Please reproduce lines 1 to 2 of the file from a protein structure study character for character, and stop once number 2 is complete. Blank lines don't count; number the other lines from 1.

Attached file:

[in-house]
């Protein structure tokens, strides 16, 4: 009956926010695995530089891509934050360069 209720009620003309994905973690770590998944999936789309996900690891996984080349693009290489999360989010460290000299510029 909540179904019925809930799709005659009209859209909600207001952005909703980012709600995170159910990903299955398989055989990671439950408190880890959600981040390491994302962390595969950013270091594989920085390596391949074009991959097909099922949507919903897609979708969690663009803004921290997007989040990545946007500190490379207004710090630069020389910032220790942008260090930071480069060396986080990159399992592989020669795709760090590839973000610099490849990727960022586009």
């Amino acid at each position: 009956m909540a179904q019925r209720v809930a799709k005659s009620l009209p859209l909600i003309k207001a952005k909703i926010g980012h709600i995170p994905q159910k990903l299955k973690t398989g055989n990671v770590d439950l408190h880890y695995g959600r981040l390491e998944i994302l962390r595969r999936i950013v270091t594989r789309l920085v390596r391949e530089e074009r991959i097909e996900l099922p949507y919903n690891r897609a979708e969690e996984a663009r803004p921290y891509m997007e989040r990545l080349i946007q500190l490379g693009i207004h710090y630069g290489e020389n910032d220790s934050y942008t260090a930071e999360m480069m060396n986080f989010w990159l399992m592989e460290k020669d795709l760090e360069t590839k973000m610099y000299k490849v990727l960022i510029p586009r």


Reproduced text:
[in-house]
């Protein structure tokens, strides 16, 4: 009956926010695995530089891509934050360069 209720009620003309994905973690770590998944999936789309996900690891996984080349693009290489999360989010460290000299510029 909540179904019925809930799709005659009209859209909600207001952005909703980012709600995170159910990903299955398989055989990671439950408190880890959600981040390491994302962390595969950013270091594989920085390596391949074009991959097909099922949507919903897609979708969690663009803004921290997007989040990545946007500190490379207004710090630069020389910032220790942008260090930071480069060396986080990159399992592989020669795709760090590839973000610099490849990727960022586009």